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Minstrel Shows
1840s – 1920s
Touring
variety shows
entertain white
America with
"blackface" humour,
and foreign acts.
The minstrel show
is a melting pot
for white and black
musical ideas,
and becomes
the vehicle for
promoting
"popular" songs

The American
"minstrel" show
derives its name
from touring
European
acts in the
1830s





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Yodelling
is incorporated into
Country music
after Swiss
entertainers tour
with minstrel
shows

European Harmony
1830s
Touring
Austrian and Swiss
singing acts,
like the
Tyrolean Minstrels,
German Minstrels
and
Alpine Minstrels,
sing German
part songs and
Tyrolese folk songs
on American
concert stages
to inspire the
formation of
American
close-harmony
singing groups
in the 1840s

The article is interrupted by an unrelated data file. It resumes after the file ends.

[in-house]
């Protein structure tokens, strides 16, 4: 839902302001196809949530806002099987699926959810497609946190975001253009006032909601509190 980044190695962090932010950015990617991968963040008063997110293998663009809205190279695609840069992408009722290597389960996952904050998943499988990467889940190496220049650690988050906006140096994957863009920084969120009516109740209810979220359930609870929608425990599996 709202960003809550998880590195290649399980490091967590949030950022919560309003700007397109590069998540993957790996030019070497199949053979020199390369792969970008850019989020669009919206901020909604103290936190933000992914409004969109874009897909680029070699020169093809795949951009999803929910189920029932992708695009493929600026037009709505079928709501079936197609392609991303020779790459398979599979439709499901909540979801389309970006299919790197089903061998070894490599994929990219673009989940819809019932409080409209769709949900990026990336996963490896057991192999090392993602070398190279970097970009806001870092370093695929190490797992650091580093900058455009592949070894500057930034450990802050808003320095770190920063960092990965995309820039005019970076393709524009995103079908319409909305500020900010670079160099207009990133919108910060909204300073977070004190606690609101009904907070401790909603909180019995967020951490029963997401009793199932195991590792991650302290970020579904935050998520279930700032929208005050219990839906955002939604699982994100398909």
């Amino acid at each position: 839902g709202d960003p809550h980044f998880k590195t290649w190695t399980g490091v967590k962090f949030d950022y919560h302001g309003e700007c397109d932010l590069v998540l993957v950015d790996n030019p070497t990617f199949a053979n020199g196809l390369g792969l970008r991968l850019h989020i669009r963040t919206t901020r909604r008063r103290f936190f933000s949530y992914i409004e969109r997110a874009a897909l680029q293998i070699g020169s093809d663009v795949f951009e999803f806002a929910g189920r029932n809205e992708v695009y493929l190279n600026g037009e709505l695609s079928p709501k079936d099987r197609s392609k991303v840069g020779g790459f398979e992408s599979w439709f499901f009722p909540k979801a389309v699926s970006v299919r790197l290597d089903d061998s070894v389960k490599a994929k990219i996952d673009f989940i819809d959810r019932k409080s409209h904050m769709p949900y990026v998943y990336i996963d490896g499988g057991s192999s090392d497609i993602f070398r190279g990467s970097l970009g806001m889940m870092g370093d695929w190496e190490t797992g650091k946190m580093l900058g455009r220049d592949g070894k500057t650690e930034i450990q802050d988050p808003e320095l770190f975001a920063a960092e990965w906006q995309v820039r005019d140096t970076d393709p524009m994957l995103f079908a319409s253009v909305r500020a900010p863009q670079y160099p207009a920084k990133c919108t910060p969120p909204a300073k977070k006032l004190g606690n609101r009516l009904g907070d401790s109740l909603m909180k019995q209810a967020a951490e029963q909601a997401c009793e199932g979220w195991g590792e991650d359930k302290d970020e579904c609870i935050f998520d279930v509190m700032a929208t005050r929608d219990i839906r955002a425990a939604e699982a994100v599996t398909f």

The expansion
of cotton production
in the south
leads to an internal
slave trade that
splits up families
and sends 'coffles'
of chained prisoners
on long and arduous
journeys to new
regions


Vast new
territories of land
open up in the
South after the
Mexican-American
War









Mexican-American War
1846 - 1848







The expression
"Jim Crow"
will come to mean
"anti-black"
and "segregation"
in terms such as
Jim Crow
legislation and Jim
Crow states











Jim Crow
1828
White actor
Thomas Rice
parodies
a black man,
Jim Crow,
and delights white
audiences,
which leads to the
development of
'blackface' minstrel
troupes


parlor music
1800s
For The Ladies
By the mid 1800s
there are hundreds
of thousands
of pianos in
America's parlors –